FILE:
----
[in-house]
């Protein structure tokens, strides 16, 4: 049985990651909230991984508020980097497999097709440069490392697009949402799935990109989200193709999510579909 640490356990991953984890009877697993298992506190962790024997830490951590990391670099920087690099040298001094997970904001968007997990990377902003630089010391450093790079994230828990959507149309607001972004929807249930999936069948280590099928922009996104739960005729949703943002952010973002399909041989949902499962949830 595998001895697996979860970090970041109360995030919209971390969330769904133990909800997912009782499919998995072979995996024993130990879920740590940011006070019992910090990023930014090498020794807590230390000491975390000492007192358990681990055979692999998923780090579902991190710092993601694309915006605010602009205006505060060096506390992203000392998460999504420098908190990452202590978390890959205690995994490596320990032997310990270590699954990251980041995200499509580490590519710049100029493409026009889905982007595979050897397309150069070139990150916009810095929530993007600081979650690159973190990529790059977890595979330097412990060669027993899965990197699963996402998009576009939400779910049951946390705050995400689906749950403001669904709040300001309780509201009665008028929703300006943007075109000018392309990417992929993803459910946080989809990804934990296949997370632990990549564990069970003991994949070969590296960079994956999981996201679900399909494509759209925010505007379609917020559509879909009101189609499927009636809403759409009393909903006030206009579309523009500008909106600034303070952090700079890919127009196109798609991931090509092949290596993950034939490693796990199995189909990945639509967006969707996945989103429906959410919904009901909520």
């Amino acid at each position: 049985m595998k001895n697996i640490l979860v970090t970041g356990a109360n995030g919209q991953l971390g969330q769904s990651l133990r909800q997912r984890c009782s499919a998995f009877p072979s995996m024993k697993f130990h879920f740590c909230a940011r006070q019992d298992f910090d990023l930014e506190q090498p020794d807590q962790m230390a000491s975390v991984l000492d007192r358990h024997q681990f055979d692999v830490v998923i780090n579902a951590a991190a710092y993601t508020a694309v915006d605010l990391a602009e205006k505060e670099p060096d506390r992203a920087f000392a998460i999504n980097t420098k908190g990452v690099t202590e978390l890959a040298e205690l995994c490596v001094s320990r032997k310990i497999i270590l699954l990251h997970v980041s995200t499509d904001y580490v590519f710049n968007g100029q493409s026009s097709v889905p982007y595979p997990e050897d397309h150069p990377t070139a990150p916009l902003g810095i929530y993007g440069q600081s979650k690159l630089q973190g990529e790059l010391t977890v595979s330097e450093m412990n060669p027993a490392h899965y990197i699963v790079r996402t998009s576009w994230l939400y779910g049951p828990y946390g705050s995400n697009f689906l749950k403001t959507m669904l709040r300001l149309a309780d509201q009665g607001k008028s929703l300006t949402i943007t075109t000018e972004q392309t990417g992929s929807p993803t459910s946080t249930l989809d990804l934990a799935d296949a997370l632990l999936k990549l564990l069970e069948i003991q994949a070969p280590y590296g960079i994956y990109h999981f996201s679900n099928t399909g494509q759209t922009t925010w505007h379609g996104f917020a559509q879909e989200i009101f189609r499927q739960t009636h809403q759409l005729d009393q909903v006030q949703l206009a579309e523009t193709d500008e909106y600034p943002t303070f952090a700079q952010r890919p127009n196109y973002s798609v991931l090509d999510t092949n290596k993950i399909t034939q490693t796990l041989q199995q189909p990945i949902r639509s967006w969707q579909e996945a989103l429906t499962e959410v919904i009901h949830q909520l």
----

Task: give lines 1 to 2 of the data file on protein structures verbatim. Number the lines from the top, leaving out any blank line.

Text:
[in-house]
């Protein structure tokens, strides 16, 4: 049985990651909230991984508020980097497999097709440069490392697009949402799935990109989200193709999510579909 640490356990991953984890009877697993298992506190962790024997830490951590990391670099920087690099040298001094997970904001968007997990990377902003630089010391450093790079994230828990959507149309607001972004929807249930999936069948280590099928922009996104739960005729949703943002952010973002399909041989949902499962949830 595998001895697996979860970090970041109360995030919209971390969330769904133990909800997912009782499919998995072979995996024993130990879920740590940011006070019992910090990023930014090498020794807590230390000491975390000492007192358990681990055979692999998923780090579902991190710092993601694309915006605010602009205006505060060096506390992203000392998460999504420098908190990452202590978390890959205690995994490596320990032997310990270590699954990251980041995200499509580490590519710049100029493409026009889905982007595979050897397309150069070139990150916009810095929530993007600081979650690159973190990529790059977890595979330097412990060669027993899965990197699963996402998009576009939400779910049951946390705050995400689906749950403001669904709040300001309780509201009665008028929703300006943007075109000018392309990417992929993803459910946080989809990804934990296949997370632990990549564990069970003991994949070969590296960079994956999981996201679900399909494509759209925010505007379609917020559509879909009101189609499927009636809403759409009393909903006030206009579309523009500008909106600034303070952090700079890919127009196109798609991931090509092949290596993950034939490693796990199995189909990945639509967006969707996945989103429906959410919904009901909520």